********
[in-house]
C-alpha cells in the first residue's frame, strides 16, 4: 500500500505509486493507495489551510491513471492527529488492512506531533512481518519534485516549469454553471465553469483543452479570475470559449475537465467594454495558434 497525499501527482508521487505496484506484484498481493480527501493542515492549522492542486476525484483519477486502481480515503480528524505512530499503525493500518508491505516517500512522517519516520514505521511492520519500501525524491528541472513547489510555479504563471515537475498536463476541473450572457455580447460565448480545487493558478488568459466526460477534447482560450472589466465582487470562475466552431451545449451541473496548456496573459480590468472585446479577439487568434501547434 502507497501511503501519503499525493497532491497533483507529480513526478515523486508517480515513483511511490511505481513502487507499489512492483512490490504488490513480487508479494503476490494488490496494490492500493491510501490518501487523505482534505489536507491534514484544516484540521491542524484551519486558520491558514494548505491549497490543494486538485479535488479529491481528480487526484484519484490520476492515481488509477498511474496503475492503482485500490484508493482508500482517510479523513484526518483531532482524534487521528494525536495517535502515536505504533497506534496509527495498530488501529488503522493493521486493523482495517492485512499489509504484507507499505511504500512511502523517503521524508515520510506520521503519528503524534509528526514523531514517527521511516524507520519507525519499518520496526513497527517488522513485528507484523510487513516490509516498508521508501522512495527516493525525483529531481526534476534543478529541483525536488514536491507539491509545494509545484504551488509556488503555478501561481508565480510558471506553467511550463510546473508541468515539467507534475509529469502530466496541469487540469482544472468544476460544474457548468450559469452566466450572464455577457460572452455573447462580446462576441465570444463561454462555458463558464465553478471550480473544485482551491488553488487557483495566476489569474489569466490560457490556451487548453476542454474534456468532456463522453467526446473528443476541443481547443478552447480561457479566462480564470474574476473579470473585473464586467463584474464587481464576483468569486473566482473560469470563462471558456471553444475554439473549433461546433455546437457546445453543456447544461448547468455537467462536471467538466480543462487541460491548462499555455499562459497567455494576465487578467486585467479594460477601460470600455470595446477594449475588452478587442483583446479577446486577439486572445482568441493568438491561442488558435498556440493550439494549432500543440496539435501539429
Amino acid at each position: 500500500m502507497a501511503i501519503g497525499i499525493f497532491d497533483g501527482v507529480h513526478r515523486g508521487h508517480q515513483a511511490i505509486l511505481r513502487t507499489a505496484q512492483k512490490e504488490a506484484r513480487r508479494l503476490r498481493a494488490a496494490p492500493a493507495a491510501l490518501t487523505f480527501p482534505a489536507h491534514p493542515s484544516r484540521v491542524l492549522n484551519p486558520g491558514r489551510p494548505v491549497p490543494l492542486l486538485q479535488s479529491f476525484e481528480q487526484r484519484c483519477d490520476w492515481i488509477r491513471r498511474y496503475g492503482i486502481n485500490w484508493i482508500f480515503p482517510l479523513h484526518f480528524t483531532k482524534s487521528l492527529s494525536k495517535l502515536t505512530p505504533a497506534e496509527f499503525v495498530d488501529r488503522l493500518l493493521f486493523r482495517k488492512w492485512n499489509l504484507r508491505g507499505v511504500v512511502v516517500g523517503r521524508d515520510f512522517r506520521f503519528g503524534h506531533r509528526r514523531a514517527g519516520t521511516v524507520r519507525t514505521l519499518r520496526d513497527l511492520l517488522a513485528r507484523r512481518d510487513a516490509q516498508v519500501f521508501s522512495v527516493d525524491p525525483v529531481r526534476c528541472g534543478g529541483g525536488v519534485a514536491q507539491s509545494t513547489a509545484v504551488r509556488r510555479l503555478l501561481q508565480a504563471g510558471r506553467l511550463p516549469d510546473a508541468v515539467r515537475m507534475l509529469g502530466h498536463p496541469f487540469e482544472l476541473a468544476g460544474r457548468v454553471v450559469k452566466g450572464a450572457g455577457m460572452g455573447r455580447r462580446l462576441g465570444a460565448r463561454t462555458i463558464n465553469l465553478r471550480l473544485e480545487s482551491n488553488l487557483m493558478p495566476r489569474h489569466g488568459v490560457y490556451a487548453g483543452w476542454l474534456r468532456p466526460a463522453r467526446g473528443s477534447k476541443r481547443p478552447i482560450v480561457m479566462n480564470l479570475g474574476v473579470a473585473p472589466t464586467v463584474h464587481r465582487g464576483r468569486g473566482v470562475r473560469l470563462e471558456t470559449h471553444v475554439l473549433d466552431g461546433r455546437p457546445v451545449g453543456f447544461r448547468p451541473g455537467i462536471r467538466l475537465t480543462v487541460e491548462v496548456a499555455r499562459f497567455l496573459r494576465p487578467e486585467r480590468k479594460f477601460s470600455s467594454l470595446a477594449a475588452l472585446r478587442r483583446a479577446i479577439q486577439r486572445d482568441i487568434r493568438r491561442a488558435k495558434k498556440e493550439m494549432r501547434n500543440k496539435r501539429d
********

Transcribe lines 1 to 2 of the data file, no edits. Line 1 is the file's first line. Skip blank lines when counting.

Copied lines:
[in-house]
C-alpha cells in the first residue's frame, strides 16, 4: 500500500505509486493507495489551510491513471492527529488492512506531533512481518519534485516549469454553471465553469483543452479570475470559449475537465467594454495558434 497525499501527482508521487505496484506484484498481493480527501493542515492549522492542486476525484483519477486502481480515503480528524505512530499503525493500518508491505516517500512522517519516520514505521511492520519500501525524491528541472513547489510555479504563471515537475498536463476541473450572457455580447460565448480545487493558478488568459466526460477534447482560450472589466465582487470562475466552431451545449451541473496548456496573459480590468472585446479577439487568434501547434 502507497501511503501519503499525493497532491497533483507529480513526478515523486508517480515513483511511490511505481513502487507499489512492483512490490504488490513480487508479494503476490494488490496494490492500493491510501490518501487523505482534505489536507491534514484544516484540521491542524484551519486558520491558514494548505491549497490543494486538485479535488479529491481528480487526484484519484490520476492515481488509477498511474496503475492503482485500490484508493482508500482517510479523513484526518483531532482524534487521528494525536495517535502515536505504533497506534496509527495498530488501529488503522493493521486493523482495517492485512499489509504484507507499505511504500512511502523517503521524508515520510506520521503519528503524534509528526514523531514517527521511516524507520519507525519499518520496526513497527517488522513485528507484523510487513516490509516498508521508501522512495527516493525525483529531481526534476534543478529541483525536488514536491507539491509545494509545484504551488509556488503555478501561481508565480510558471506553467511550463510546473508541468515539467507534475509529469502530466496541469487540469482544472468544476460544474457548468450559469452566466450572464455577457460572452455573447462580446462576441465570444463561454462555458463558464465553478471550480473544485482551491488553488487557483495566476489569474489569466490560457490556451487548453476542454474534456468532456463522453467526446473528443476541443481547443478552447480561457479566462480564470474574476473579470473585473464586467463584474464587481464576483468569486473566482473560469470563462471558456471553444475554439473549433461546433455546437457546445453543456447544461448547468455537467462536471467538466480543462487541460491548462499555455499562459497567455494576465487578467486585467479594460477601460470600455470595446477594449475588452478587442483583446479577446486577439486572445482568441493568438491561442488558435498556440493550439494549432500543440496539435501539429